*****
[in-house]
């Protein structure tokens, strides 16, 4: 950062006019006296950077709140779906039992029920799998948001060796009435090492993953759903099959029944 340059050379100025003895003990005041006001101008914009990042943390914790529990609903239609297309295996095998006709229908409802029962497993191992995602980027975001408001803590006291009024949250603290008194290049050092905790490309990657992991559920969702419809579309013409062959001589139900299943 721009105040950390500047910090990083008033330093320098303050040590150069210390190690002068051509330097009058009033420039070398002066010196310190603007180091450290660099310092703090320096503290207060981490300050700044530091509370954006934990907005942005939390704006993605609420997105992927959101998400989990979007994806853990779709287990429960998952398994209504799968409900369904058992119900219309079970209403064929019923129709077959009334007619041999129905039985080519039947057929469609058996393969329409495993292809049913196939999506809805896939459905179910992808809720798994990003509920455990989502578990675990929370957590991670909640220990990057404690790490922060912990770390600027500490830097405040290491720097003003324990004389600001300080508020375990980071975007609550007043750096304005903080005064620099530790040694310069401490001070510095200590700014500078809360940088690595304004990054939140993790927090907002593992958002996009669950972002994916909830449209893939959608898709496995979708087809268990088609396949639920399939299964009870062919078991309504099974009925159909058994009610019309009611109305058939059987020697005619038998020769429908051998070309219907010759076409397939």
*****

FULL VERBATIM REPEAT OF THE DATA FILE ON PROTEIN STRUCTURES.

[in-house]
């Protein structure tokens, strides 16, 4: 950062006019006296950077709140779906039992029920799998948001060796009435090492993953759903099959029944 340059050379100025003895003990005041006001101008914009990042943390914790529990609903239609297309295996095998006709229908409802029962497993191992995602980027975001408001803590006291009024949250603290008194290049050092905790490309990657992991559920969702419809579309013409062959001589139900299943 721009105040950390500047910090990083008033330093320098303050040590150069210390190690002068051509330097009058009033420039070398002066010196310190603007180091450290660099310092703090320096503290207060981490300050700044530091509370954006934990907005942005939390704006993605609420997105992927959101998400989990979007994806853990779709287990429960998952398994209504799968409900369904058992119900219309079970209403064929019923129709077959009334007619041999129905039985080519039947057929469609058996393969329409495993292809049913196939999506809805896939459905179910992808809720798994990003509920455990989502578990675990929370957590991670909640220990990057404690790490922060912990770390600027500490830097405040290491720097003003324990004389600001300080508020375990980071975007609550007043750096304005903080005064620099530790040694310069401490001070510095200590700014500078809360940088690595304004990054939140993790927090907002593992958002996009669950972002994916909830449209893939959608898709496995979708087809268990088609396949639920399939299964009870062919078991309504099974009925159909058994009610019309009611109305058939059987020697005619038998020769429908051998070309219907010759076409397939």